Production Order Definition
A production order generally defines which material is to be produced in which quantity, at which time, and in which way.
In our business example, production orders are used to initiate and control the production of the bicycles in our bicycle company. The individual production orders define the following information:
- Which types of bicycles are to be produced?
- Which quantities are to be produced?
- When will the bicycles be produced to meet customer orders or other requirement dates?
- Which material components are required?
- Which operations are to be carried out at which work centers?
Integration of Production Orders
Production orders can either derive from planned independent requirements, or from sales orders.
Watch the next video to learn more about these 2 possibilities and the overall integration of production orders.
Maintain Planned Independent Requirements
As you have seen above, the demand program for a material either originates from concrete sales orders, from a forecast based on previous sales cycles, or from a combination of both. In this training, we solely focus on a make-to-stock production scenario for our bike. Therefore, the production planner only needs to maintain the demand program in the form of planned independent requirements. Individual sales orders are not taken into account.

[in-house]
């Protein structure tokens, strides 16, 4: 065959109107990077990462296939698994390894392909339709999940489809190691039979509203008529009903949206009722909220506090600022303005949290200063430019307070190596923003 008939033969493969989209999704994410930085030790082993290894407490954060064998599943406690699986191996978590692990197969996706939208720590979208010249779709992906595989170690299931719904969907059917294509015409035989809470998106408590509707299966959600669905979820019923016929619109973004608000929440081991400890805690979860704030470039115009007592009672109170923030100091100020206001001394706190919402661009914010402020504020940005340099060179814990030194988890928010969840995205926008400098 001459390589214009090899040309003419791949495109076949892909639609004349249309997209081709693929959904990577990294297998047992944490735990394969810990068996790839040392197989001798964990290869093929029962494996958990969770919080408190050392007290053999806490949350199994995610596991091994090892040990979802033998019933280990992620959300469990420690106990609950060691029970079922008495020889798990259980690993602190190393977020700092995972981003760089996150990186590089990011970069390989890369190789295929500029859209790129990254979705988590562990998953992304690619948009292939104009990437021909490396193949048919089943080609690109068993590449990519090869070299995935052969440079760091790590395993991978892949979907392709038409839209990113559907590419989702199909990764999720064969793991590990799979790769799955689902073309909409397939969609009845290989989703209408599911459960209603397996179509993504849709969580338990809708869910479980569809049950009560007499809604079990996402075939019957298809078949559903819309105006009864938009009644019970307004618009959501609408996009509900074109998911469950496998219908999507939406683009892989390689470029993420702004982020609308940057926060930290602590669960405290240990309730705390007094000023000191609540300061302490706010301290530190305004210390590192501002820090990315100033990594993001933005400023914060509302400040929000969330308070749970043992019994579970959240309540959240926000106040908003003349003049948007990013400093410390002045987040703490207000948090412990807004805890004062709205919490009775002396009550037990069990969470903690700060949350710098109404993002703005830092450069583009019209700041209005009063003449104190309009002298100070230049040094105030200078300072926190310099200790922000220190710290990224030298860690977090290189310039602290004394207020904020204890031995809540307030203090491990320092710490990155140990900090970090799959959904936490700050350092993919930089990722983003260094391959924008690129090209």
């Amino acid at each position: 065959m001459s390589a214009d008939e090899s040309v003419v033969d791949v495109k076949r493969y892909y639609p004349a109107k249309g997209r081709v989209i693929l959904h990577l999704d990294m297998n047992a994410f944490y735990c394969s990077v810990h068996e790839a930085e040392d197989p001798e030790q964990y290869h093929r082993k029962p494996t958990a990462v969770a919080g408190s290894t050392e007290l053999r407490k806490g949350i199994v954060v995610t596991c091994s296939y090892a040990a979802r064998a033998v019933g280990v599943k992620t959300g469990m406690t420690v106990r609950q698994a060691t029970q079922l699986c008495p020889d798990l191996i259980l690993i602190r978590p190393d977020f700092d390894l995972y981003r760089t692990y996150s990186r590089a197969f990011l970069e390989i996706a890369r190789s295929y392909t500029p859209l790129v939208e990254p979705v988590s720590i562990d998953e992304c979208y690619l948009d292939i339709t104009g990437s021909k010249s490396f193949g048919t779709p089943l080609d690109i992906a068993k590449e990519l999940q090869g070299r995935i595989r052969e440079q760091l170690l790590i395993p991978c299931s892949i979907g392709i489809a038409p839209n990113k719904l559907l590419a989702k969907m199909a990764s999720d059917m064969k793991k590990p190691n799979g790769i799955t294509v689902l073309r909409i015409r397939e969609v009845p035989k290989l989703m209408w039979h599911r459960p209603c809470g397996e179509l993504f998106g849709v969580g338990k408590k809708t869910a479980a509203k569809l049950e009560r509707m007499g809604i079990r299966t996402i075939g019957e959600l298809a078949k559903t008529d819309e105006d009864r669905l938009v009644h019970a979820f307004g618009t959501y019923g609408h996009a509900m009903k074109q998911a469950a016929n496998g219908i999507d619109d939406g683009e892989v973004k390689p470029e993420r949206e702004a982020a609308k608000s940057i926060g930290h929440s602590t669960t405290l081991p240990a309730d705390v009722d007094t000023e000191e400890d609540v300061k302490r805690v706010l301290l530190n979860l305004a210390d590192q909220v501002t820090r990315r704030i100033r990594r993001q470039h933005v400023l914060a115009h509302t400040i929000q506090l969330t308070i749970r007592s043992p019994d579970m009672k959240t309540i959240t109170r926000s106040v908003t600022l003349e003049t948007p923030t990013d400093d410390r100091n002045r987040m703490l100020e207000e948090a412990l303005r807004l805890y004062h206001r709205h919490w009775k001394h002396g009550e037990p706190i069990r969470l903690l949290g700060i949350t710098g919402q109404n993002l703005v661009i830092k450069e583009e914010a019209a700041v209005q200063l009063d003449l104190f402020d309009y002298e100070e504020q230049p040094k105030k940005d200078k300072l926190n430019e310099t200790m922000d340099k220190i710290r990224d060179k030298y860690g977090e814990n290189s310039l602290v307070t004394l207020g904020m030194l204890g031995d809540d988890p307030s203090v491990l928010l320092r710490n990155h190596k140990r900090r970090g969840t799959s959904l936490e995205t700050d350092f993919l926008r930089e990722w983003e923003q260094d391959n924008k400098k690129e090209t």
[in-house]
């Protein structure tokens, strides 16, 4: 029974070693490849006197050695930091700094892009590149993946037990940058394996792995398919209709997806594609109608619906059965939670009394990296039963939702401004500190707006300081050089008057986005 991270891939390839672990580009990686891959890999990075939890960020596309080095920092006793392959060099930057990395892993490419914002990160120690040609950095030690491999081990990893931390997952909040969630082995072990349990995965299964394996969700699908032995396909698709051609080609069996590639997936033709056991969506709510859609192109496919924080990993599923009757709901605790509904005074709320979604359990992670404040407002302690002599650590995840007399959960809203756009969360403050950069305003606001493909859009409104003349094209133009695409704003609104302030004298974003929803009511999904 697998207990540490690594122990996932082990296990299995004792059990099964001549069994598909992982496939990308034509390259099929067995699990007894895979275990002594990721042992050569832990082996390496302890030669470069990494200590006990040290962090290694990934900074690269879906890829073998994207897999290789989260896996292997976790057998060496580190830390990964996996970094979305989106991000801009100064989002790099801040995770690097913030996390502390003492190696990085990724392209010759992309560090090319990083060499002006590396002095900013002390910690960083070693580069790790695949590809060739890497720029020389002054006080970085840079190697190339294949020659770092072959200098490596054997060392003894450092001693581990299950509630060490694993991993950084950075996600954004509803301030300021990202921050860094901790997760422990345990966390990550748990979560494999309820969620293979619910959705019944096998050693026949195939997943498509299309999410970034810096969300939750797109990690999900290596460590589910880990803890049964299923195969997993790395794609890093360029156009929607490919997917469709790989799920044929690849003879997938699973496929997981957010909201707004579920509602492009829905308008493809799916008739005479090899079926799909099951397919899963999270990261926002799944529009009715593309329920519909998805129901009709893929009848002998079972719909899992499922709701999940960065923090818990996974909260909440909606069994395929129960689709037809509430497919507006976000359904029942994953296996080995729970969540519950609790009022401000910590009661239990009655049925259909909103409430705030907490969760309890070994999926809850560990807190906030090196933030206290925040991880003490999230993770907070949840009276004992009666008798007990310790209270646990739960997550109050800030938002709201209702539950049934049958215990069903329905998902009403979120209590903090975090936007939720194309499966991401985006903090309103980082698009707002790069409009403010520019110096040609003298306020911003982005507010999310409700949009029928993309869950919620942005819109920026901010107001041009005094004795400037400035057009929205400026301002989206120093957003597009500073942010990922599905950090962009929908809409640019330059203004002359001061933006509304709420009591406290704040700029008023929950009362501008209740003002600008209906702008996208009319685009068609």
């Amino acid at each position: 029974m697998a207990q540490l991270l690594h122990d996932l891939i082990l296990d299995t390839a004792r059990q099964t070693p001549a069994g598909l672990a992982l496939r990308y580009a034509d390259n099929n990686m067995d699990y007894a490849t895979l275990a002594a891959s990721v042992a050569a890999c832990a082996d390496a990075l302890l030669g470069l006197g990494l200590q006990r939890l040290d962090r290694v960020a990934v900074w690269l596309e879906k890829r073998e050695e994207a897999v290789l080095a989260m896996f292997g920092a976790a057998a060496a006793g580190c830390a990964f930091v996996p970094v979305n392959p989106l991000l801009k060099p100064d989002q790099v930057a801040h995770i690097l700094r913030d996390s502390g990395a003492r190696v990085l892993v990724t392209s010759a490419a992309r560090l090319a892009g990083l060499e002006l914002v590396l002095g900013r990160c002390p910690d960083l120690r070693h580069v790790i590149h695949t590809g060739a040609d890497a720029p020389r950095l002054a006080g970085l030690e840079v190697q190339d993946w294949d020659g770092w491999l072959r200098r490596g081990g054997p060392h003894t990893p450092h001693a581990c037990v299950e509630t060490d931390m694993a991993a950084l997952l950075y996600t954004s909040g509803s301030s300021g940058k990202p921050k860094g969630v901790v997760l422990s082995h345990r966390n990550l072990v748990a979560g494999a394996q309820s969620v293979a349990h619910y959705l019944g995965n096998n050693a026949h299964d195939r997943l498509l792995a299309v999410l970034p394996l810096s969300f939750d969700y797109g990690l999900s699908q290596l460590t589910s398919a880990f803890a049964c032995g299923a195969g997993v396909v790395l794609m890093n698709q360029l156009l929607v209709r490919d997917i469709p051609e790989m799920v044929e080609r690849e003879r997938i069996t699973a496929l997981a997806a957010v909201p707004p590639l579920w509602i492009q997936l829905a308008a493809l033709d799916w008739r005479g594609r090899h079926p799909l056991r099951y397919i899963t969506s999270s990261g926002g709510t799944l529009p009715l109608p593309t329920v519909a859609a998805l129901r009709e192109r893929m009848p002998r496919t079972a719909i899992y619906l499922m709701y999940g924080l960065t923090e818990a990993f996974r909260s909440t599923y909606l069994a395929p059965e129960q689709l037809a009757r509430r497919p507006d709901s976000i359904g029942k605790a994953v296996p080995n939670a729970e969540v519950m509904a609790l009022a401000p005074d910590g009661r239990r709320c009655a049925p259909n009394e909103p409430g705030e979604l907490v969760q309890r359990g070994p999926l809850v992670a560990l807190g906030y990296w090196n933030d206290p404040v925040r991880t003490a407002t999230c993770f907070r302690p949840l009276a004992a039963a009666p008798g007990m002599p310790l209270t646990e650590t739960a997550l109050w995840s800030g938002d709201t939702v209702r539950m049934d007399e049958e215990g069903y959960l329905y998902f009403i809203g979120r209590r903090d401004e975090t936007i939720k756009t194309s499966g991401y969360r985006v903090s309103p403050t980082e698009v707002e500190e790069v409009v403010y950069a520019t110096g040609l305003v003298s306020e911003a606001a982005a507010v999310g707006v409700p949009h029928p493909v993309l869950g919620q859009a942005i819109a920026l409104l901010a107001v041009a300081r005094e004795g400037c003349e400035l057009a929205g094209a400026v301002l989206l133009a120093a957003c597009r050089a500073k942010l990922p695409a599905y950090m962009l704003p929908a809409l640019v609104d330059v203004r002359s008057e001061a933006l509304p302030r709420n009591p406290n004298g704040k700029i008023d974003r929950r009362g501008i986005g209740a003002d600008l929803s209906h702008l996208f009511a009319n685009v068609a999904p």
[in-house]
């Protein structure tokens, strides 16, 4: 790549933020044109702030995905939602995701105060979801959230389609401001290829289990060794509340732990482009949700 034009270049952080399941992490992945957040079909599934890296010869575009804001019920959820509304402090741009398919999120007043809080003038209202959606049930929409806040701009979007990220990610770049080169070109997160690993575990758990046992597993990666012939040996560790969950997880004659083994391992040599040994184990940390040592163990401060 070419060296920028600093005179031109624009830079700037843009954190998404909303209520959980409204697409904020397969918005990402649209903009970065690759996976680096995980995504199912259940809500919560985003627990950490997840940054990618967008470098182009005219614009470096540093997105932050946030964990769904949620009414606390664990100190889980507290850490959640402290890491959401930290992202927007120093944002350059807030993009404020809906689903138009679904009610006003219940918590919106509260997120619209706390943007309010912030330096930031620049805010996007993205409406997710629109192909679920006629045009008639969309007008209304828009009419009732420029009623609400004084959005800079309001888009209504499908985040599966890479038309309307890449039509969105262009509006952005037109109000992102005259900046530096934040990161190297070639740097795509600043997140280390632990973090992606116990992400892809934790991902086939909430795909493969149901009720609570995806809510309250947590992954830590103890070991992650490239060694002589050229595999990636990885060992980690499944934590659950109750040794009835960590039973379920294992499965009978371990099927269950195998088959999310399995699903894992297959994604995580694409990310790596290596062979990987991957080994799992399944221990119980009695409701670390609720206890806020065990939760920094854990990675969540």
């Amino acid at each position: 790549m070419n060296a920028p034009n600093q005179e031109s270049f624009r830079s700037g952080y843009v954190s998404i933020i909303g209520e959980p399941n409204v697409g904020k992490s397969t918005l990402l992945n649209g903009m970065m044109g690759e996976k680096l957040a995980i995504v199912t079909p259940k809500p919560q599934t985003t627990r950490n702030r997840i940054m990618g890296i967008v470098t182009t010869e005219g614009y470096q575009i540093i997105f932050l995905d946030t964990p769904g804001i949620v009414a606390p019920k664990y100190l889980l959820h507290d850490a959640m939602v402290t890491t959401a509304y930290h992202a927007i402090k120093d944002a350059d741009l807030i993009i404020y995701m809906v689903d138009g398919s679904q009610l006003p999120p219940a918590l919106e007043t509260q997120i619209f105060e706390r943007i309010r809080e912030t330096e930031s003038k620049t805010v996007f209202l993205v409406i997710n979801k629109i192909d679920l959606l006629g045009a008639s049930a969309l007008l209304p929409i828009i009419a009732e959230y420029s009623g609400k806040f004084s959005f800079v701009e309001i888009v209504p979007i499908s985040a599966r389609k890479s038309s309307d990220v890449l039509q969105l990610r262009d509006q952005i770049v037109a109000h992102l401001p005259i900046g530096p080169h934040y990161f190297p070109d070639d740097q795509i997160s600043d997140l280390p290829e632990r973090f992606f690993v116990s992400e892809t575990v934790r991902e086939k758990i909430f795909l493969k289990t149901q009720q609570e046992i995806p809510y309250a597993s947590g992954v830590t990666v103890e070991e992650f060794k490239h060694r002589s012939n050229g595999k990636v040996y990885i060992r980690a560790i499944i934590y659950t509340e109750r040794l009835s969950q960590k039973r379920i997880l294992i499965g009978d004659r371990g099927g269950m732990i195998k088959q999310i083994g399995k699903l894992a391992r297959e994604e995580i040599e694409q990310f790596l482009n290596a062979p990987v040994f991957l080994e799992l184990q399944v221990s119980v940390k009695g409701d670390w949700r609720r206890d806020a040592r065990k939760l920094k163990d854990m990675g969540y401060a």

After having maintained planned independent requirements, they are processed by the MRP run to generate planned orders.
In the following demonstration, you will see how planned independent requirements are maintained by the production planner.
Monitor Material Coverage, Execute MRP Run, and Analyze Planning Result
Proposed sales quantities for, for example, make-to-stock manufacturing of bikes, are maintained as planned independent requirements. The system compares the requirements and the stock evaluation over time and determines whether the requirement is covered or not. If the requirements are covered from stock, planned orders or production orders that already exist, the MRP run does not create additional planned orders. If the requirements are not covered, the MRP run generates planned orders that can be converted into production orders to manufacture the missing quantities, for example, bikes.
In the next demonstration, you will learn how to execute the MRP run and compare the material coverage situation before and after the MRP run.
If you have access to a practice system, you can now execute the exercises Assign your Area of Responsibility and Create Planned Independent Requirements, and Run MRP.